(www.TheSingleMomClub.com) – Father’s Day is coming but for millions of moms – divorced, single, domestic violence survivors – it is not exactly a day of celebration.
As much as marketers like Best Buy, Sears and others want the world to feel all warm and fuzzy, there is a list of reasons why Father’s Day isn’t always circled on the family calendar. That’s why it is refreshing that Hallmark has a line of cards for Single Moms on Father’s Day.
Without question, there are scores of good – and even some really great – dads out there. Some dads like Mocha Dad blogger Fred Goodall even dedicate their whole lives to fatherhood. What’s not to love about these dads. But there is another view, however unpopular.
What about the moms who survived domestic violence at dad’s hands? How does she handle Father’s Day? What about the mom who can barely feed her child because daddy is working “off the books” to avoid paying child support? What about kids of moms who have been falsely accused of child neglect or abuse by a disgruntled ex or landlord who is owed money? In New York City alone, the local CPS agency, ACS, admits over 60% of all calls to their abuse hotline are falsely filed and the cases are unfounded. The children spend years – or months if they are lucky – in foster care over false allegations. Statistics show that many false reports are made by abusers trying to find or harass their victims under the guise of exercising their parental rights.
According to websites like FAMproject.blog.com and ALittleLynched.com, moms and activists have been fighting to bring awareness to this growing trend of allowing abusers to use family court as a weapon against good mothers.
To make Father’s Day more manageable, here are a few tips that every mom should read:
1) Married moms should avoid “shaming” their single mom friends. Being in a dadless home doesn’t mean their lives are any less happy. Many single moms are happier than married ones. Married moms often put on brave faces to hide their own pain and shame of being in a less than perfect marriage. Compassion is the key.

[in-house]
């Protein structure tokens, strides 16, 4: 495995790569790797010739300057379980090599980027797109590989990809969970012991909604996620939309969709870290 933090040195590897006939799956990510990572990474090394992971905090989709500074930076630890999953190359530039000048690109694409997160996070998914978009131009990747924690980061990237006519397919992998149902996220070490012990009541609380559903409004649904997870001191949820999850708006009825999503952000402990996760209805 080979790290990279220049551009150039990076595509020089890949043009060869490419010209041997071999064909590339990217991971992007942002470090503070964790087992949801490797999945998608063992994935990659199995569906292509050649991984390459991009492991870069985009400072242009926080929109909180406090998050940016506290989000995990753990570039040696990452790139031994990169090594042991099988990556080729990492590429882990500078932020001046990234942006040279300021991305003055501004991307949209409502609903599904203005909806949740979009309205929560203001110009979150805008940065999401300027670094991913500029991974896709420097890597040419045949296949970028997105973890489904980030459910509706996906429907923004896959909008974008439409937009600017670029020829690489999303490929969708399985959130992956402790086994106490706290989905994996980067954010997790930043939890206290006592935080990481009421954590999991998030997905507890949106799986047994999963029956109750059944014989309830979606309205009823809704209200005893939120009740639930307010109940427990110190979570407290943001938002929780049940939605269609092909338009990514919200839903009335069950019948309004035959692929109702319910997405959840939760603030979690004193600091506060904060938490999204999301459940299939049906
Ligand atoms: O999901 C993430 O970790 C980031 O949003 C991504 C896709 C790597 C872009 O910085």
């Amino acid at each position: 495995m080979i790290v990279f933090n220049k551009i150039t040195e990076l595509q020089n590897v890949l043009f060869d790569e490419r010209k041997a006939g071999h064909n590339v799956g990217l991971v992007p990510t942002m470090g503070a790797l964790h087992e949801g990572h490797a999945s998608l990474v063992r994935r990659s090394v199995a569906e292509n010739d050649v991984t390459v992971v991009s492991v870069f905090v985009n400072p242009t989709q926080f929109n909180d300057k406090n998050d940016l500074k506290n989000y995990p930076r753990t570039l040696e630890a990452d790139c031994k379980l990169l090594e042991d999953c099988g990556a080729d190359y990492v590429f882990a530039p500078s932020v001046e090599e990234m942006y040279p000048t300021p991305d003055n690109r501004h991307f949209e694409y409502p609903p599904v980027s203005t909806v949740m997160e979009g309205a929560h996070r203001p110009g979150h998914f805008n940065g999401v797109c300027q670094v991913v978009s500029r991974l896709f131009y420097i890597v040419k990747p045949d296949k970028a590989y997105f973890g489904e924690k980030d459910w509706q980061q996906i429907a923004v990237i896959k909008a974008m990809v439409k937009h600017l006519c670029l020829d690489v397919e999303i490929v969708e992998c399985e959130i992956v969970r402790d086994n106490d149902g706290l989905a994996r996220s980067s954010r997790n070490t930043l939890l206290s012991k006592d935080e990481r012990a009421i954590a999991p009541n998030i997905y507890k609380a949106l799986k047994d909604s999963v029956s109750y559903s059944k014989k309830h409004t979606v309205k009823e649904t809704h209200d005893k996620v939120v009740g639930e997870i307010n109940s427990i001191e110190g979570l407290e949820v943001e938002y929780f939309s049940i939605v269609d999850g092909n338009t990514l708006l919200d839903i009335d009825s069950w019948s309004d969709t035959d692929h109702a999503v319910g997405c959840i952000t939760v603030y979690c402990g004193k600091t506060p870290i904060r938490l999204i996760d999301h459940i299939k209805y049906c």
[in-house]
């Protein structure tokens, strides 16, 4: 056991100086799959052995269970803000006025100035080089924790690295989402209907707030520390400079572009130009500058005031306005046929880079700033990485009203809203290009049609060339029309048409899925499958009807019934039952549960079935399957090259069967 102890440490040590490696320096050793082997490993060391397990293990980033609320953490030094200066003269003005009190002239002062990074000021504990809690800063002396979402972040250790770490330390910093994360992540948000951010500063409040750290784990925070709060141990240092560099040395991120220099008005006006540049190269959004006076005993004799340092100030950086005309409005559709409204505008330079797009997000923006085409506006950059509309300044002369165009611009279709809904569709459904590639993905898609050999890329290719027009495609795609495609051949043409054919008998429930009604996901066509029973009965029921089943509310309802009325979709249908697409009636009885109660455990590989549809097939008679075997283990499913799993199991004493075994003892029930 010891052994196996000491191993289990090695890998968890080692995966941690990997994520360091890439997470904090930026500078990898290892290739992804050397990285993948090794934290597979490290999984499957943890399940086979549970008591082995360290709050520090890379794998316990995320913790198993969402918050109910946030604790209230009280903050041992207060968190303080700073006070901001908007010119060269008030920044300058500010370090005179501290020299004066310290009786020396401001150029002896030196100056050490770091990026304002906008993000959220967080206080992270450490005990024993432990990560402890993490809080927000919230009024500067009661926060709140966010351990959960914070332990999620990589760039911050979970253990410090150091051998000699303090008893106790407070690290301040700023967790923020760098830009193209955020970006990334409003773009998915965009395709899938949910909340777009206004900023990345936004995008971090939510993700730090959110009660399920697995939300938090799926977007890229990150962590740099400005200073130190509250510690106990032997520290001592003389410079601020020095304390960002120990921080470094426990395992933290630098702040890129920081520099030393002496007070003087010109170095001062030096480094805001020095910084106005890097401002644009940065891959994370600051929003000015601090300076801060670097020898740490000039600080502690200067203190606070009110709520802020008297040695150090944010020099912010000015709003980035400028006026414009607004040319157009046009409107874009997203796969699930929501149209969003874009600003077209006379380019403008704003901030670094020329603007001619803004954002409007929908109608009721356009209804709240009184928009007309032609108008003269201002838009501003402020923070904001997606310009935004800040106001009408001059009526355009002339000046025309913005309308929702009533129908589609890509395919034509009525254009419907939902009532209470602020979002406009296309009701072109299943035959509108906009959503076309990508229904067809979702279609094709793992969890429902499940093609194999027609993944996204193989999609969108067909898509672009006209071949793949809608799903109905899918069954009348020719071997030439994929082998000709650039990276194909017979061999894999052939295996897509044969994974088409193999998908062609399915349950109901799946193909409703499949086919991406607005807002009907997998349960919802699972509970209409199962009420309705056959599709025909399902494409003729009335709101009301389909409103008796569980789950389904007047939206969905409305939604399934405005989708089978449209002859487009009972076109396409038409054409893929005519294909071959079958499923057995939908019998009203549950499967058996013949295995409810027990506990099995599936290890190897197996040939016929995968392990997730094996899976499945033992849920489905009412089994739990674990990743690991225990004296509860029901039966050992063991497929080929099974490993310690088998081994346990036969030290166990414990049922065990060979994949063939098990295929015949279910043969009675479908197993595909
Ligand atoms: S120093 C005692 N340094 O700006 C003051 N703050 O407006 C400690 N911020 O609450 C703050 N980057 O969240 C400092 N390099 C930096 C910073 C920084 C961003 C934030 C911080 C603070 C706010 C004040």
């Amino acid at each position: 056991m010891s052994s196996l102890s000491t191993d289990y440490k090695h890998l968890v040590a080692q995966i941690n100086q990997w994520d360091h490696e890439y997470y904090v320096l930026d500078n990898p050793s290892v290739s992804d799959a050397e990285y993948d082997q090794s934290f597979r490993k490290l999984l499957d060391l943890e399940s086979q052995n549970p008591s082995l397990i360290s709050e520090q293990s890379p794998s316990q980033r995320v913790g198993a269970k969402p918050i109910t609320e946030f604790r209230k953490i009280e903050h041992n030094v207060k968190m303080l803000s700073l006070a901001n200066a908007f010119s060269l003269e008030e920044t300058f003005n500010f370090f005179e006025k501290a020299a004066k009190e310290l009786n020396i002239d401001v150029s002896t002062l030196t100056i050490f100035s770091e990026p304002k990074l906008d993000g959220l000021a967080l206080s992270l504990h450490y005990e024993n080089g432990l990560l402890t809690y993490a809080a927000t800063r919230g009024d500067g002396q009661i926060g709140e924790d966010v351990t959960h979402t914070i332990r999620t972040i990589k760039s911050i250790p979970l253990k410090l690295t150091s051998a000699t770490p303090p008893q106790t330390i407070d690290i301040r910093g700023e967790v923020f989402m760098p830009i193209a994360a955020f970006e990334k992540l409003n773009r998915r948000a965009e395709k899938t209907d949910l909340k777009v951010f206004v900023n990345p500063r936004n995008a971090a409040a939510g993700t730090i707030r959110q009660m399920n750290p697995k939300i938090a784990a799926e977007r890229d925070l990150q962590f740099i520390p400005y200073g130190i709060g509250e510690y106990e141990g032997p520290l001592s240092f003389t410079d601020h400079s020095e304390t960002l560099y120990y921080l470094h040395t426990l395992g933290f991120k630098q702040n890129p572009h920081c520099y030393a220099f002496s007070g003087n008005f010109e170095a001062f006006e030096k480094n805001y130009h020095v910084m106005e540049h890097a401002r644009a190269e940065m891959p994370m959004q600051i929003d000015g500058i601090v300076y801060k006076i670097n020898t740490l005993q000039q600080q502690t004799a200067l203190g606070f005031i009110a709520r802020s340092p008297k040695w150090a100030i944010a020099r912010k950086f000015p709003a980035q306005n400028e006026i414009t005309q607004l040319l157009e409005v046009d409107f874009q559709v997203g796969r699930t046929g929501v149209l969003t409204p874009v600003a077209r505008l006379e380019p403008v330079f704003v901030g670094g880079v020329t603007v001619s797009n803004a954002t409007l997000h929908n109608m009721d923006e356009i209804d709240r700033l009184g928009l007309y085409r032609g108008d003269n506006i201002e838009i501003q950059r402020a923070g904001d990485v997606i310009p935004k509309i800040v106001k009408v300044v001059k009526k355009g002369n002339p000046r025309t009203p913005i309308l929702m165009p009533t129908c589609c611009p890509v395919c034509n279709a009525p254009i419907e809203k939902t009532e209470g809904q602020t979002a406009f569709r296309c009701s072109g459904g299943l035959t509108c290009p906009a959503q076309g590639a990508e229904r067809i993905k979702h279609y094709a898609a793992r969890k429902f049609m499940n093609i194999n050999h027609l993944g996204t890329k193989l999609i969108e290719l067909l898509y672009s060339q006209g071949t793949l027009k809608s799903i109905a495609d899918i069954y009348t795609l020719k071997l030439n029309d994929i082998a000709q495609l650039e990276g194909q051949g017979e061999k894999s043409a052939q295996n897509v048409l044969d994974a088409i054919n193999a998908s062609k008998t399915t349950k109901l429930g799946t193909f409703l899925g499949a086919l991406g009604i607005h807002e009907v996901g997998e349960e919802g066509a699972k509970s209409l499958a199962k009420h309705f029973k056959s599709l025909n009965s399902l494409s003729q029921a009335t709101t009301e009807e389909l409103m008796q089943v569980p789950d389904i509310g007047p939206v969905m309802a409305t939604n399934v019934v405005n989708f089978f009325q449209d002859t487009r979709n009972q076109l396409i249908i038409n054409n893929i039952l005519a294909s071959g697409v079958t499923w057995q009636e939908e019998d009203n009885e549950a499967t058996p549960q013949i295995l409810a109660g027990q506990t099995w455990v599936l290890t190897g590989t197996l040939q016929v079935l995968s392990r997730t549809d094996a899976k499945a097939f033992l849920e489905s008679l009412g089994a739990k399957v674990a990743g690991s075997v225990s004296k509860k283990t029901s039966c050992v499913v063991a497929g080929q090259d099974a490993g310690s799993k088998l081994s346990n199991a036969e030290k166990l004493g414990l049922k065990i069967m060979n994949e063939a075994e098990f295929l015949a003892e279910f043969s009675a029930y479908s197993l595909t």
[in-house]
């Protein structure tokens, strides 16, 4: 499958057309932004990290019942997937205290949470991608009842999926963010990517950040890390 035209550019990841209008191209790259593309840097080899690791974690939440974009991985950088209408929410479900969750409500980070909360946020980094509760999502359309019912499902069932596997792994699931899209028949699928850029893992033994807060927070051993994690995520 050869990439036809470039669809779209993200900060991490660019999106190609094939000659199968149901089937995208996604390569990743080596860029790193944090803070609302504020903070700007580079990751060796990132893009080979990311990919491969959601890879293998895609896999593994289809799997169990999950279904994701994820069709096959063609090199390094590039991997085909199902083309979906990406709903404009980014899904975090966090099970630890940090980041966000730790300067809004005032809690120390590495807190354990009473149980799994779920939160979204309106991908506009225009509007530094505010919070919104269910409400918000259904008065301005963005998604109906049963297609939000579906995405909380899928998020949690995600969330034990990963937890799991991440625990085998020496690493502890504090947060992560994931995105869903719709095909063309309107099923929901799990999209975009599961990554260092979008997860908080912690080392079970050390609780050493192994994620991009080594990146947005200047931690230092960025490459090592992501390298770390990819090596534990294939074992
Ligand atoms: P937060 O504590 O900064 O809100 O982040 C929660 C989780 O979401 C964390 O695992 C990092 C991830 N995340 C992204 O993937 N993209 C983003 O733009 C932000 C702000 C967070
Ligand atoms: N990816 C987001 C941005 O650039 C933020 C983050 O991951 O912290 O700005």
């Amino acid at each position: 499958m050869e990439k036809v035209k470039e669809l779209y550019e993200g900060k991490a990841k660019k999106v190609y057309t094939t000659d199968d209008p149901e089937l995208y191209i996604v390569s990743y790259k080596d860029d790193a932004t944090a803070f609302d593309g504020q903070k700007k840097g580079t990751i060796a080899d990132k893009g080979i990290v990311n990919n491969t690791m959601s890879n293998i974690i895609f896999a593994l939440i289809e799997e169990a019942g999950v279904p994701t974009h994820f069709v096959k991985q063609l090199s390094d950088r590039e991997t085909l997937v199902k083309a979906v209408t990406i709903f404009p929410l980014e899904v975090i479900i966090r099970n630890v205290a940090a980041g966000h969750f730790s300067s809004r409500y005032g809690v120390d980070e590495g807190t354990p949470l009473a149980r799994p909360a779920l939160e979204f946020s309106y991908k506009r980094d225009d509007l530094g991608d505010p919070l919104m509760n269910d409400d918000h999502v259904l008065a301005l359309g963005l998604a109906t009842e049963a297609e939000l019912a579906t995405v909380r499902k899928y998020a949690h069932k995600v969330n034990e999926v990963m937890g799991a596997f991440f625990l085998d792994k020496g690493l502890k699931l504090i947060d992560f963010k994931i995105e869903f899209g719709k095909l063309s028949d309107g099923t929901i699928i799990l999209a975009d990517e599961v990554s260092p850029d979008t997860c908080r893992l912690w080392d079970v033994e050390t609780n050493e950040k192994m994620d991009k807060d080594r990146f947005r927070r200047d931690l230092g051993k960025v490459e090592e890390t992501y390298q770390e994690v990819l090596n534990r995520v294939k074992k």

2) Single moms should avoid “borrowing a dad” on Father’s Day. Talk to your child ahead of the big day – and afterwards – to gauge their feelings, needs and wants. Develop a positive male role model plan accordingly, but the replacement dad model isn’t a full-proof way to achieve peace.
3) Do not bad-mouth dad in front of the children, even if he is a jerk. If things ended badly, simple answers like, “He is working on solving some of his problems” or “I am sure he loves you but sometimes the best way to show love is to stay away.” If there was domestic violence and there are legitimate safety issues, you must keep your kids on alert. Try not to scare them but safety must come first.
4) Find positive traits that you liked about him and see in your children and share those stories with the children. Consider saying, “You know, your dad and I weren’t always in a challenging place. I remember one time when he….” or “Before things changed, your dad used to make me laugh so hard when he….”
5) Let your children take the lead. If they want to write letters, draw a picture, look at old photos or movies. Let them. Just make sure to have some wine on hand for you when they go to sleep. Go to dad’s social media page and grab a few current photos to show them, if you think it’s appropriate. If they ask you tough questions, answer them honestly. Follow their lead.
6) If dad has other children or another family or even recently came out as gay, help your children know it is not their fault he is not around. Do whatever you can to make sure Father’s Day Monday is not the beginning a bad phase for you and your kids. Most importantly allow them to feel whatever they feel. Your local library also has good books to help you cope.
7. Take lots of photos of you and your children together, frame them and hang around the house to remind them you are a family which deserves respect.
8) Don’t let him live rent-free in your head. Hating him won’t help you pay the light bill or put food on the table. Anger will shorten your life and raise your blood pressure. Who needs the drama? Besides, it’s unlikely that he will even notice how stressed you are so do your best to remember to take care of you.
9) Practice Self-Care. Don’t forget to take care of yourself. Little things matter. Find a TV show you can watch with one of your mommy friends after the kids are in bed. Talk with each other during commercials. Having some “mommy time” will help you offset the stress of parenthood.
1o) Be grateful. It’s not that you’re saying, “Thanks for your sperm” but let’s face it: The kids wouldn’t be here without him. So, be grateful for your family. Cherish memories and try to establish a “Family Day.” Many restaurants have Family Night with free face painting, balloons, cheap food, etc. Most children’s museums have a “Free Night” on the first Thursday, Friday or Saturday of every month. Find free events for you and your children to do together. Pack a picnic lunch, grab a good movie and have a picnic in the living room. Whatever you choose to do, go out of your way to enjoy your time together. Living well is truly the best revenge!
BONUS TIP: If you really have to do so, consider finding a pro bono attorney to help you file child support, medical support or educational support. Poverty is increased when children don’t get child support so do it for the kids, not for yourself. But remember that you deserve to spend some money on yourself. A happy mom makes happy kids.